The Aurora City Council will need at least two meetings to consider, then approve, the contract, said Gerry Knapp, Arkansas Valley projects manager for Aurora.

Once the contract is offered, the Lower Arkansas Valley Water Conservancy District intends to file a federal lawsuit, said Jay Winner, Lower Ark general manager. "We still have concerns about the legality of the exchanges," Winner said. The Lower Ark district claims the portion of the contract that approves exchanges circumvents Colorado water law by giving Aurora a priority to exchange without water court mitigation. Exchange capacity will be needed for future projects in the Lower Arkansas Valley, such as the Lower Ark's Super Ditch - a rotational fallowing-lease management concept.

More Coyote Gulch coverage here.

Category: Colorado Water

6:21:00 AM    

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The Denver Post was on hand yesterday up in Keystone for the Snake River Task Force meeting. From their report:

In the absence of a federal "good Samaritan" law allowing property owners and environmental interests to take over the cleanup without the risk of financial liability, the informal group has struggled with alternatives for restoring the stream. But EPA officials in Washington now are working on a template agreement that would allow organizations to install water-treatment facilities - ranging from simple retention ponds and runoff ditches to major treatment plants - under the umbrella of independent foundations. "It's our hope that we can use that model agreement here," Kellen said. "We would really like it to be the first time we can use this agreement nationally and show the way." The generic model would allow potential critics to have a seat at the table - in hopes of avoiding future lawsuits - and is considered a vital tool in cleaning up tainted waters throughout the West, where an estimated 15,000 abandoned mines drain hazardous levels of metals.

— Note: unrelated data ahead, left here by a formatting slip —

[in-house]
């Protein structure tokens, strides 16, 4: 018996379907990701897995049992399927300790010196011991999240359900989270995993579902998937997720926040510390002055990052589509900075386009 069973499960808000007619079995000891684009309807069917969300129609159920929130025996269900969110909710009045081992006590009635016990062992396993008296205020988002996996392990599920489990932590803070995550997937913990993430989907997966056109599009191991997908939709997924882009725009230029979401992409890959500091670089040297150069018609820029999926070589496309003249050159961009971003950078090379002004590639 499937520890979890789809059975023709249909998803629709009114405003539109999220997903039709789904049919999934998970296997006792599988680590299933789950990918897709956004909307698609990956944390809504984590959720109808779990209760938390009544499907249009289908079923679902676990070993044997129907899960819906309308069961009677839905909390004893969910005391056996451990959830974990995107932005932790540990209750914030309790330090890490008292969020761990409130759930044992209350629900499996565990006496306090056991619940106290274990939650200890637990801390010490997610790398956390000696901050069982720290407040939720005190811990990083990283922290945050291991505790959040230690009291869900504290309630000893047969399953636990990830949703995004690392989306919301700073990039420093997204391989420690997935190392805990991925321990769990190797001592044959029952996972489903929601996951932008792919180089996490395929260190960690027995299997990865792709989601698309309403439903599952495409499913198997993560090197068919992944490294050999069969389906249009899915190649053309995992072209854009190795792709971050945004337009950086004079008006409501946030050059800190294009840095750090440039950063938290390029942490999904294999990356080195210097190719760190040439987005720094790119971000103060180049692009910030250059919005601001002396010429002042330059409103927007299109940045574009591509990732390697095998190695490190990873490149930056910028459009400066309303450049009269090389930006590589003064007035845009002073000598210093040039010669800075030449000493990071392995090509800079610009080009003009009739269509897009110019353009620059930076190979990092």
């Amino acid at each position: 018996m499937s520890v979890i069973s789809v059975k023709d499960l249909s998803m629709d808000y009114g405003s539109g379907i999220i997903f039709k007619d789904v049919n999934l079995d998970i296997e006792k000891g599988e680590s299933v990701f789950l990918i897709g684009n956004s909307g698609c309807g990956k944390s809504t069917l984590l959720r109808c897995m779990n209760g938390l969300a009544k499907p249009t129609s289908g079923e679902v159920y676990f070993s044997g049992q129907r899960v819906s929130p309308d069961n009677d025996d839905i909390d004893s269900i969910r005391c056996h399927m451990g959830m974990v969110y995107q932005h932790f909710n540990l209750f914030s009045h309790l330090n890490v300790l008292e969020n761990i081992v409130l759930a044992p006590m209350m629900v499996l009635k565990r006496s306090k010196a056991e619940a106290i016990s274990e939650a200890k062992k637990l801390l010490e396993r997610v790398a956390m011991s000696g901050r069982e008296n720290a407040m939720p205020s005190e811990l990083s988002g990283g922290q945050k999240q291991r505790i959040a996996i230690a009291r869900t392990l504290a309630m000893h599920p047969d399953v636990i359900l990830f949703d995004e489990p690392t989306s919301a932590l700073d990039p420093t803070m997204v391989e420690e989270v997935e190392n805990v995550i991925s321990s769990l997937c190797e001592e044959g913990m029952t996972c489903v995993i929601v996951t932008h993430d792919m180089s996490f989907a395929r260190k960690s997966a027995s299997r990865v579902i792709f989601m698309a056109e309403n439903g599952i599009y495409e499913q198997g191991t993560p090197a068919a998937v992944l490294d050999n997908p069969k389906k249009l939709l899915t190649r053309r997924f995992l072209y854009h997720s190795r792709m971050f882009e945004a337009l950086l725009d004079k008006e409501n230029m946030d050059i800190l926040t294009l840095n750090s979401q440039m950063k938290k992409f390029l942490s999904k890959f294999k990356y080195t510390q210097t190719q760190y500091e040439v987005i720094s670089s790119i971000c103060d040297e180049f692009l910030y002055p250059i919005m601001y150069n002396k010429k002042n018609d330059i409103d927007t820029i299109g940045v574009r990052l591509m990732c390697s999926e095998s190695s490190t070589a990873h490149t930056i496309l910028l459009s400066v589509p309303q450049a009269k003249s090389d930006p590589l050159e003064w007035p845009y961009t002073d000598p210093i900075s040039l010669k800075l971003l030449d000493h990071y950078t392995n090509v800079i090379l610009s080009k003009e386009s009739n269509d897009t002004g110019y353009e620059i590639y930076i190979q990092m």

Peru Creek, which ultimately flows into Dillon Reservoir - Denver's drinking-water supply - is so contaminated by the flooded tunnels of the 128-year-old Pennsylvania mine that it supports no fish and has held a spot on the state's list of "most impaired" streams since 1998. Each year, the mine sends an estimated 38,896 pounds of zinc, 4,496 pounds of copper and 186 pounds of cadmium into the river, said Rebecca Anthony of the state health department's Water- Quality Control Division. "This particular site has always been called the 'poster child' for a good Samaritan law," said Elizabeth Russell, the Snake River watershed coordinator for Trout Unlimited. Lane Wyatt, a water-quality expert with the Northwest Colorado Council of Governments, suggested that a realistic goal may be to return the river to the "ambient" levels of metals contamination that would have existed without open mines in the area.

More Coyote Gulch coverage here and here.

Category: Colorado Water

6:12:27 AM    

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Here's a short report on the kayaking competition up in Vail this week, from the Denver Post. From the article, "While [Katie Hilleke's] two-run combined time of 4 minutes, 41.6 seconds remained a good distance behind four-time women's champion Nikki Kelly of New Zealand (3:43.7) and runner-up Lizzy English (4:17.9), this week marked the first time Hilleke had laid eyes on the cascading creek outside of Red Cliff. And Thursday's river flow of 120 cubic feet per second - courtesy of water rights donated by nearby Vail Resorts just for the event - was more than twice as high as Homestake had run all season and the most water competitors have ever seen in the six-year history of the Teva Games."

Category: Colorado Water

6:02:31 AM